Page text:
Aamir Khan’s primary strength is his boyishness — allied with an annoying compulsion to do the right thing (read perfectionism, as written in his one-man dictionary). Alas, there’s self-righteousness instead of madness in his method. As an actor, he’s self-directed and not the director’s delight at all. Motivation, why-am-I-doing-this-and-why-am-I-doing-it-like-this?, and self-consciousness about his image, are elements which may make for a good actor, but not a great one. Which is why, although he has followed the principle of selecting handpicked films, he cannot achieve the stature of the superb Dilip Kumar.
Among the Khans, he has the lowest score of approximately 37 films. It goes without saying that he is an intelligent actor. Still, you cannot help hoping he would let himself go, just open up without a second thought before the camera. On the upside, his fastidiousness can be interpreted as a sense of responsibility to the audience.
If the unchecked violence of Ghajini, the superficial terrorism dialectics of Fanaa and revenge hi-jinks of Dhoom 3 have been questionable, laurel leaves are called for his impressive performances in Lagaan, Sarfarosh and Rang de Basanti which stirred the spirit of nationalism, and for Taare Zameen Par, which sought to remove the bias against dyslexic children. In addition, as a film producer Peepli Live and Dhobi Ghat have taken the risk of backing away from the formula rules and regulations.
The Aamir Khan who is loved is still the Aamir Khan of the entertainers QSQT, Dil Hai Ke Maanta Nahin, Jo Jeeta Wohi Sikandar, Hum Hain Rahi Pyaar Ke, Andaz Apna Apna, Rangeela and Ghulam. Like all actors he has had his bloomers too, like Tum Mere Ho (a snake madari adventure!), Daulat ki Jung, Baazi, Aatank hi Aatank and Mela to cite a random few. Today, he’s a brand name equated with superior quality cinema. If there’s a task before him now, it is to push the proverbial envelope further, to take your breath away as an actor, and become more instinctive than studied before the eye of the camera.
Once, it used to rain surprises in Shah Rukh Khan’s backyard. His uncontrollable-energy, balletic body language and stuttering dialogue has given him a distinctive appeal through a mixed bag of over 60 films. If Aamir Khan’s voice, dialogue delivery and diction have been seductively low-key, SRK’s have been disturbing. And if AK’s sunshine smile was a mannerism that his fans demanded consistently, SRK’s toss of shampoo-silk hair, a raise of those diabolical Jack Nicholson-like eyebrows, deep dimples and a pout of lips became his identifying characteristics. More than any other actor of his generation, he relished risks, caring a damn about the good-guy image by investing a psychotic edge to Baazigar, Darr and Anjaam.
Heartbreakingly sweet on the one hand and intolerably bitter on the other, SRK could be schizoid, two personae-for-the-price-of-one ticket. Striking menace to begin with, he became the nice fella, the cool-kid-next-door with a concatenation of terrific performances in Kabhi Hanh Kabhi Na, Yes Boss, Raju Ban Gaya Gentleman and of course, the pitamah of all romances Dilwale Dulhaniya Le Jayenge. The nasty stalker had been tamed, he wanted to be loved by everyone from his potential in-laws to Billoo Barber.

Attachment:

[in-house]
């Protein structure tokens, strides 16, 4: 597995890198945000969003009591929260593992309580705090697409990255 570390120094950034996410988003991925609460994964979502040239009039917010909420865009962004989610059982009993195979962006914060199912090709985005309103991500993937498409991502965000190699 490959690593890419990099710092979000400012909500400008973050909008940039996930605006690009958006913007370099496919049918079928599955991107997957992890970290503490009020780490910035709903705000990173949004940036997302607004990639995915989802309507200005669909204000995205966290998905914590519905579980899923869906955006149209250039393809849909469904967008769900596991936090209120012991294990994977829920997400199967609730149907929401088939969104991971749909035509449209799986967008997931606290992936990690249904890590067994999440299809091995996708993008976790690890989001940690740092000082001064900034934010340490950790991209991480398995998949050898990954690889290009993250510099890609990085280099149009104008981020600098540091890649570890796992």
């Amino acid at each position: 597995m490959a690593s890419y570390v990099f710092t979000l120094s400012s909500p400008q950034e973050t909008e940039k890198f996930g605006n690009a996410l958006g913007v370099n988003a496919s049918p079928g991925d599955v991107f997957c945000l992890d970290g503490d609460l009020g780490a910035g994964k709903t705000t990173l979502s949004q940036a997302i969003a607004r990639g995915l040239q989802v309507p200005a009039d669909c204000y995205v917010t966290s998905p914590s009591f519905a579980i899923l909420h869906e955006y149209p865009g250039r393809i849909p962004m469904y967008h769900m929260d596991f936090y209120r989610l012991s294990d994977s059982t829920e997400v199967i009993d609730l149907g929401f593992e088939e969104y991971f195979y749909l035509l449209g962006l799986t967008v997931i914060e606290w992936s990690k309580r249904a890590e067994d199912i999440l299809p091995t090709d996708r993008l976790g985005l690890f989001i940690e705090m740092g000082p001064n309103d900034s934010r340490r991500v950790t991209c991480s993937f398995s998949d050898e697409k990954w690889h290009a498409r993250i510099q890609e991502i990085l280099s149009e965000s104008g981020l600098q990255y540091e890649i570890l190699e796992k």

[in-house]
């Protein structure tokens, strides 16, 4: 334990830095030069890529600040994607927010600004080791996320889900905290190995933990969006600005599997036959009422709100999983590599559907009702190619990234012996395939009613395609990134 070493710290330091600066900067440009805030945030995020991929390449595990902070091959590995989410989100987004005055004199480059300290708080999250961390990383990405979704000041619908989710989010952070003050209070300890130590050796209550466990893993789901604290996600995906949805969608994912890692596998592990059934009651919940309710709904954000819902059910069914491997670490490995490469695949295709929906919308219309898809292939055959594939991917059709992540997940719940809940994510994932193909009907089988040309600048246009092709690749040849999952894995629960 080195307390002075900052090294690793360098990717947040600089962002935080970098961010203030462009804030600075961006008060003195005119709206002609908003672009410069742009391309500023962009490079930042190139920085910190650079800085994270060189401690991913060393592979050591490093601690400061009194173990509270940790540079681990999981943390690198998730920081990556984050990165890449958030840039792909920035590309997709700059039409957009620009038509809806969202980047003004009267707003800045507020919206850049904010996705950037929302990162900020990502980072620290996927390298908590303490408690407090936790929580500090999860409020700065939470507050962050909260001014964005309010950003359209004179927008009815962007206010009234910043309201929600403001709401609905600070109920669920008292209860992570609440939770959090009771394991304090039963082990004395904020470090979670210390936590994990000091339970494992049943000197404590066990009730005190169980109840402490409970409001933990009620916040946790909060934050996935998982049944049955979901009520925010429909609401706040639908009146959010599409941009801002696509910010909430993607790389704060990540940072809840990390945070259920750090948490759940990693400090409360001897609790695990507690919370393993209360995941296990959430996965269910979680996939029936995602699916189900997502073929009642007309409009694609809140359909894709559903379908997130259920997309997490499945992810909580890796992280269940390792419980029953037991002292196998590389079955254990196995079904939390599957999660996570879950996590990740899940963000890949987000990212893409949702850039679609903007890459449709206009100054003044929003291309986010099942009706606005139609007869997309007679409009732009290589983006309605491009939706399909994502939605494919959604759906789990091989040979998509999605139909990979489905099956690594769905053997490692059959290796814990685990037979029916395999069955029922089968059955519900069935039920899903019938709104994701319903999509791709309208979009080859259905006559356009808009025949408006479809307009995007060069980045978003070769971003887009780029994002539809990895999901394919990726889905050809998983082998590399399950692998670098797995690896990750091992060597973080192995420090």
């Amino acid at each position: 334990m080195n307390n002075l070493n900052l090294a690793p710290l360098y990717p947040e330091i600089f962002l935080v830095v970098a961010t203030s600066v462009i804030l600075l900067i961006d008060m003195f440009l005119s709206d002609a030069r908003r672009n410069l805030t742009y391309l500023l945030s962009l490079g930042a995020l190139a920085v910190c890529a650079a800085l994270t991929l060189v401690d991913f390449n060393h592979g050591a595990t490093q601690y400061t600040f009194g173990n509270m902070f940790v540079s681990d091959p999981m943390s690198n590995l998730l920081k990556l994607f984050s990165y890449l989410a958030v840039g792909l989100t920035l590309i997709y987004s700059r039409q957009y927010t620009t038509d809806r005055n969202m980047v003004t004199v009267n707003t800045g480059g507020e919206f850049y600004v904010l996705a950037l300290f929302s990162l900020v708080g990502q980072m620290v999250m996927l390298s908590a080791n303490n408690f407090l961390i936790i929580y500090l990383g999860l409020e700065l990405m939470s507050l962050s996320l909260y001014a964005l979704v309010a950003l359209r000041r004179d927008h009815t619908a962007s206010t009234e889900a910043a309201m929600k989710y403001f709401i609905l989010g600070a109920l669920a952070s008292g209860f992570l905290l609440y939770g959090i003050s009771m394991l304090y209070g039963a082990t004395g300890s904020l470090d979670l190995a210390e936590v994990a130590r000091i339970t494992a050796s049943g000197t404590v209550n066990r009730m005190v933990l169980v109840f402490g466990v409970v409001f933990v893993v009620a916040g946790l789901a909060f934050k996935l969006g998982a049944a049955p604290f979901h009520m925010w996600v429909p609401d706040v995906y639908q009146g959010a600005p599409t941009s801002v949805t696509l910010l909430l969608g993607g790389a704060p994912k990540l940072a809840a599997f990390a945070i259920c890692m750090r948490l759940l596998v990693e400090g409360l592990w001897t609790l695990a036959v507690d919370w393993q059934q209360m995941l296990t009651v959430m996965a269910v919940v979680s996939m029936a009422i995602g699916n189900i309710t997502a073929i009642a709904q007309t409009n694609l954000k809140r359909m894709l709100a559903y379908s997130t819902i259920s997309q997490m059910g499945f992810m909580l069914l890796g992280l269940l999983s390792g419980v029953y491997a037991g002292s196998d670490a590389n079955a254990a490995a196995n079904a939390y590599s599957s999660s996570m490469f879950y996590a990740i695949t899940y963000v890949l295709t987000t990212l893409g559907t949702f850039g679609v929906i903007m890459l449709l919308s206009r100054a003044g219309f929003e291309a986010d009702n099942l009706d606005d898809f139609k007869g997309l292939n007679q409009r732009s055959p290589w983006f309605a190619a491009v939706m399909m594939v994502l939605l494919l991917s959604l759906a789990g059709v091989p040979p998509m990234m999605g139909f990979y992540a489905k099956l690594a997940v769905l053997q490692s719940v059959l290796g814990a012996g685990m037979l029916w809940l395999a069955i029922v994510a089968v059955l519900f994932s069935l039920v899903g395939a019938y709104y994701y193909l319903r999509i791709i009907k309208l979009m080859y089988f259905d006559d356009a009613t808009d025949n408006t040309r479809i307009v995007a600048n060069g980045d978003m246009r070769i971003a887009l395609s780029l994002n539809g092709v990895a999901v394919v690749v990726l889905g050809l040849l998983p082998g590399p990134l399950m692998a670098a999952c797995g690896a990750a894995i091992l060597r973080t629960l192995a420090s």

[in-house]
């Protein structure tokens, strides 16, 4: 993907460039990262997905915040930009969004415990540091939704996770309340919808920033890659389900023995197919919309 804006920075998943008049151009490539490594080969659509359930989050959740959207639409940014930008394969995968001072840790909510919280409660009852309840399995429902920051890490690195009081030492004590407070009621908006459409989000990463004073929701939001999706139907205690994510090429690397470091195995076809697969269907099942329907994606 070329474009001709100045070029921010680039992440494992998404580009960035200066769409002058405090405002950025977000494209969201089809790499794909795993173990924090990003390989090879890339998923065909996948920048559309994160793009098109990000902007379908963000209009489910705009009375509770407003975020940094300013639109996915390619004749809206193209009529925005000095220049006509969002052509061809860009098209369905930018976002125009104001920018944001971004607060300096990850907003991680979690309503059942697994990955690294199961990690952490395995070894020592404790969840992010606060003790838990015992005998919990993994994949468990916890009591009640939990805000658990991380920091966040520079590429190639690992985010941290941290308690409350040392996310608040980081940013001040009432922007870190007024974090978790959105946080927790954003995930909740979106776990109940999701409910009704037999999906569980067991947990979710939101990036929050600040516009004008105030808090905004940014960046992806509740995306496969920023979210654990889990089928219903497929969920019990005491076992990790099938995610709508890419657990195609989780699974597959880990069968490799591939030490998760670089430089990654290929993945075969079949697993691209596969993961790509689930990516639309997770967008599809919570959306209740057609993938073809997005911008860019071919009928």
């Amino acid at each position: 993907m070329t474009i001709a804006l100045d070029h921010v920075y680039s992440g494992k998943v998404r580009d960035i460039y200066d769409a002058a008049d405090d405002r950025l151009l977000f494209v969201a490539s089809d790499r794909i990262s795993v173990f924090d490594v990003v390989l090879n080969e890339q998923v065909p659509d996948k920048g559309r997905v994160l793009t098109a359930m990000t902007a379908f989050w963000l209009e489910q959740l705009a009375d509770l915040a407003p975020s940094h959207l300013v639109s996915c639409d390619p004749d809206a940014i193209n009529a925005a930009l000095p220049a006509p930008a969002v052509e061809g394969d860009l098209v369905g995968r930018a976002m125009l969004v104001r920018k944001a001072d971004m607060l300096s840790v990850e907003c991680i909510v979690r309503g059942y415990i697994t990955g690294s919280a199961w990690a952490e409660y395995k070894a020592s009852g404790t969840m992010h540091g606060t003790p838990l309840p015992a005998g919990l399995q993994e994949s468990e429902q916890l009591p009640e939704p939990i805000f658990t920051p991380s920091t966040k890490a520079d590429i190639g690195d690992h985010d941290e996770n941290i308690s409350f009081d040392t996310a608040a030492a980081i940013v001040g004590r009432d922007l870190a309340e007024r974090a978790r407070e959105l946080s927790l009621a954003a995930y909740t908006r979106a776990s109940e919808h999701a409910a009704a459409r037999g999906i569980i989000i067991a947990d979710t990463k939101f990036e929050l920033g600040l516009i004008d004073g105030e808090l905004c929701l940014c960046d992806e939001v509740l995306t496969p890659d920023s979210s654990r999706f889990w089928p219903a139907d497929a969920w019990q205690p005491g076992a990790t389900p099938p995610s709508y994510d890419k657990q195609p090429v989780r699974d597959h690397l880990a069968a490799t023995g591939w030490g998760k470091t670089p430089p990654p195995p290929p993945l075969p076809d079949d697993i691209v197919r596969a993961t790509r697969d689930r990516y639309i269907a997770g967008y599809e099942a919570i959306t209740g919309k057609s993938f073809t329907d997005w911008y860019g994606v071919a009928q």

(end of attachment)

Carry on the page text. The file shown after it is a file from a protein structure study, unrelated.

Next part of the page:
SRK attained super-stardom, sprinting ahead of the two other Khans for a while. Occasionally there could be an edgy Dil Se or Josh but for the most part, he became stereotyped as the lovey dovey dude Rahul in the candy box movies of Yash Chopra and Karan Johar. Delicious but the star-actor’s career appeared to be veering towards the diabetic. Subsequently, he took on the Devdas role incarnated memorably by Dilip Kumar earlier, and Don which was walloped out by Amitabh Bachchan in his prime. Both Devdas and Don saw SRK in form but for sure the best were still to come..and auspiciously they did: Swades and Chak de India showcasing SRK without a tick of his patented mannerisms.
An intuitive actor, SRK’s strengths have been his spontaneity and whooshing energy. Also, he uses his eyes expressively. His weaknesses are to over-illustrate his character (a pout to indicate displeasure, a fling of his arms to underscore rapture, and an unpunctuared ha-ha-ha to denote amusement). Another failing: he cannot determine what a purposeful film is and what is not. After Paheli, he badmouths smaller cinema, — not his scene, okay okay, we get it — and doesn’t speak too fondly of Mani Kaul’s Idiot either.
That’s where Aamir Khan is a cut above SRK today. Aamir can occasionally distinguish between cinema of substance and cinema of fluff. Also, SRK’s overexposure through ad endorsements (even plugging furniture upholstery for heaven’s sake) and involvement in IPL, have made him scarcely visible on screen. Rab ne Bana Di Jodi was half-likeable, My Name is Khan was dogmatic drivel. With only the special effects Ra.One and Don 2 in his work-pack, the star – didn’t play his cards right at all. No acting batteries required. Moreover whenever an actor surrounds himself with a wah-wah-you’re-too-good durbar, the signs are ominous. Didn’t Rajesh Khanna kick himself out of the market by speeding through the same route?